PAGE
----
For those of you who like graphical presentations, I have grabbed the below ploys via understat.com. It is highly useful for player comparisons over 90mins. If you like numbers, this again confirms Salah is the easy choice.
Similarly to Salah, Sterling had a fantastic season but should have done better as a top-class professional. He minimally outperformed his xG (19.09) but if you compare this with his xGSOT, (18.46) it indicates Sterling’s finishing was sub-par. Conversely, KdB nearly doubled his xG. If he holds onto penalties, this may make the decision easier for us.
Sterling also grossly underperformed when it comes to assists with 1 (non-fantasy) assist from an expected 6.25. Can I possibly blame Jesus’s woeful finishing here? It is evident that KdB is by far the more creative of the 2, creating 136 chances to Sterling’s 48.
Sterling is the better shout for goals but not by such a wide margin as KdB is creatively. Both had 99 shots but 83 of these came in the box for Sterling compared to KdB’s 41. The visual below also evidences this creator v finisher dynamic between the duo.
Interestingly, Sterling’s xGI is greater than KdB’s (25.4 v 21.97)
Yet KdB returned much more frequently. I put this down to KdB’s world-class talent and ability the score worldies from a distance. This won’t be an anomaly, he will outperform his xG again as a result of his talent. The question is whether Sterling can follow suit.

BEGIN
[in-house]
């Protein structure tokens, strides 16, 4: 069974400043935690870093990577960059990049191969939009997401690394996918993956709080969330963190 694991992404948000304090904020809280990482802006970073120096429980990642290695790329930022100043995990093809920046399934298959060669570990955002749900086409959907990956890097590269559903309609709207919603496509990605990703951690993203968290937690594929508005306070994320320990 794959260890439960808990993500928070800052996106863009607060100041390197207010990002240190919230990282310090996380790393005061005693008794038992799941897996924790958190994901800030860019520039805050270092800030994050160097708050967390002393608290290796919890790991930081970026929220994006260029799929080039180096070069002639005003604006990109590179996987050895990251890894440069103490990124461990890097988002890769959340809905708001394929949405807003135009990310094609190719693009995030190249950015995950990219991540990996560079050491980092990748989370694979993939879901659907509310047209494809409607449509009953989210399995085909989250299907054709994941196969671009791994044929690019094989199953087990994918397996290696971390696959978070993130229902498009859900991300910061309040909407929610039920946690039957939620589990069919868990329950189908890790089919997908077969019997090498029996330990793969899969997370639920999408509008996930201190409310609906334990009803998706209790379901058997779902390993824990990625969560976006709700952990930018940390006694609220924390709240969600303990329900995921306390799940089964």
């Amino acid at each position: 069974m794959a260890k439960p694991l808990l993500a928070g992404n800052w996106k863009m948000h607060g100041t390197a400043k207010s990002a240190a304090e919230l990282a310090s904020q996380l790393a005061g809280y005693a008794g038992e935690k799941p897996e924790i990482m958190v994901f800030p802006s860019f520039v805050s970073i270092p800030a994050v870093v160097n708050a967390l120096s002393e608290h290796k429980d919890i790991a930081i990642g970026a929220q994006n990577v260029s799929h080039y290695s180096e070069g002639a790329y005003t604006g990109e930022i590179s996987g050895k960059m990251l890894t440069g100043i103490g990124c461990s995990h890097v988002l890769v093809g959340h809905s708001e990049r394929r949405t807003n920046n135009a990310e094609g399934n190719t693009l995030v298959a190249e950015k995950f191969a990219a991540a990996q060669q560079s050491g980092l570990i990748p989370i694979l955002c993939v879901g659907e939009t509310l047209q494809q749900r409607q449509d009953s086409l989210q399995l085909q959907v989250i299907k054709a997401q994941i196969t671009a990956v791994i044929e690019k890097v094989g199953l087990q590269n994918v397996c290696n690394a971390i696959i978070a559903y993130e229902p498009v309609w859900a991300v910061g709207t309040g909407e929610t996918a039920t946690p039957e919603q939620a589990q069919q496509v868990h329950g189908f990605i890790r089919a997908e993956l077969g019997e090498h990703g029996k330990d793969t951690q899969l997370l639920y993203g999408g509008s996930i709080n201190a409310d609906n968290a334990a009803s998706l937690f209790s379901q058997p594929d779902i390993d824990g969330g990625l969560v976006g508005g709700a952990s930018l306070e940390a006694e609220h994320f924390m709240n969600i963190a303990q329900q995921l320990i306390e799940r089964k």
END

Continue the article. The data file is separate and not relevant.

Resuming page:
Looking at the above data and chart makes it look straightforward. It must be KdB, right? Wrong! Using the eye-test, it was evident Sterling was a different beast post-restart. To see if the data backs this up, I looked at his stats per appearance pre and post restart below.Now we are seeing a world-class player, outperforming his xG like KdB did last season. What really sticks out is his goal conversion.
Sterling converted 32.1% of his shots into goals, 1 in 3! The highest out of all midfielders who played at least 300mins post-restart.
If he can carry in this form, he is a worthy match for KdB and makes this selection dilemma extremely difficult.
Son played over 600mins more than Alli, who missed spells due to numerous injuries last season, yet his xG of 9.22 is not convincingly more than Alli’s 8.13. Again, it comes to the quality of the strikes with Son obtaining an xGSOT of 11.47 from this, a 24% bump. Alli managed 8.29, a 2% increase.
This shows Son was more clinical and in form last season. However, Alli looked riveting in spells under Mourinho in particular soon after he got the job. Mourinho has huge faith in Alli’s capabilities, and if Alli steps up to the plate, he could outscore the South Korean this season.